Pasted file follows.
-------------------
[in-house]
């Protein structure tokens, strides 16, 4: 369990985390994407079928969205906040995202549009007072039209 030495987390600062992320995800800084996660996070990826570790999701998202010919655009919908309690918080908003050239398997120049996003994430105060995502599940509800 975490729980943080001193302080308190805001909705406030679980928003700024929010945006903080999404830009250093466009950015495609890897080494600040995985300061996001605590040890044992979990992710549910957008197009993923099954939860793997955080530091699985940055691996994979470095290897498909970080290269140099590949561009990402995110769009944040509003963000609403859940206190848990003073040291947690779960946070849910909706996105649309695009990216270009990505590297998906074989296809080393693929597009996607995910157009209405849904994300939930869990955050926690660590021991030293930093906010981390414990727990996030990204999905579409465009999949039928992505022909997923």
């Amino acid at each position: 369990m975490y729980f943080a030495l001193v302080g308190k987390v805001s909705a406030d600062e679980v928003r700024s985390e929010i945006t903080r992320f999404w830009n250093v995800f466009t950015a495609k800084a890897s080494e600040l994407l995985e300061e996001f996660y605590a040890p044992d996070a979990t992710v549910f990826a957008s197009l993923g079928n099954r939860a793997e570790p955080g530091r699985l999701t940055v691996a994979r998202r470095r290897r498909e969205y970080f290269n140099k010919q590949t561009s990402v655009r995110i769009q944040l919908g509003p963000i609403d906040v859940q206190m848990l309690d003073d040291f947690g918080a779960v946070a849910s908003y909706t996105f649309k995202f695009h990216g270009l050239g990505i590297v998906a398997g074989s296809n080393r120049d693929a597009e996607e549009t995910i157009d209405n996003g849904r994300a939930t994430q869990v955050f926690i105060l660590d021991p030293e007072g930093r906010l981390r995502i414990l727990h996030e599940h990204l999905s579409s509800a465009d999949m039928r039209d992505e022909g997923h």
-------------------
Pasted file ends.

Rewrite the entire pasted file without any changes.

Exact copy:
[in-house]
């Protein structure tokens, strides 16, 4: 369990985390994407079928969205906040995202549009007072039209 030495987390600062992320995800800084996660996070990826570790999701998202010919655009919908309690918080908003050239398997120049996003994430105060995502599940509800 975490729980943080001193302080308190805001909705406030679980928003700024929010945006903080999404830009250093466009950015495609890897080494600040995985300061996001605590040890044992979990992710549910957008197009993923099954939860793997955080530091699985940055691996994979470095290897498909970080290269140099590949561009990402995110769009944040509003963000609403859940206190848990003073040291947690779960946070849910909706996105649309695009990216270009990505590297998906074989296809080393693929597009996607995910157009209405849904994300939930869990955050926690660590021991030293930093906010981390414990727990996030990204999905579409465009999949039928992505022909997923």
């Amino acid at each position: 369990m975490y729980f943080a030495l001193v302080g308190k987390v805001s909705a406030d600062e679980v928003r700024s985390e929010i945006t903080r992320f999404w830009n250093v995800f466009t950015a495609k800084a890897s080494e600040l994407l995985e300061e996001f996660y605590a040890p044992d996070a979990t992710v549910f990826a957008s197009l993923g079928n099954r939860a793997e570790p955080g530091r699985l999701t940055v691996a994979r998202r470095r290897r498909e969205y970080f290269n140099k010919q590949t561009s990402v655009r995110i769009q944040l919908g509003p963000i609403d906040v859940q206190m848990l309690d003073d040291f947690g918080a779960v946070a849910s908003y909706t996105f649309k995202f695009h990216g270009l050239g990505i590297v998906a398997g074989s296809n080393r120049d693929a597009e996607e549009t995910i157009d209405n996003g849904r994300a939930t994430q869990v955050f926690i105060l660590d021991p030293e007072g930093r906010l981390r995502i414990l727990h996030e599940h990204l999905s579409s509800a465009d999949m039928r039209d992505e022909g997923h």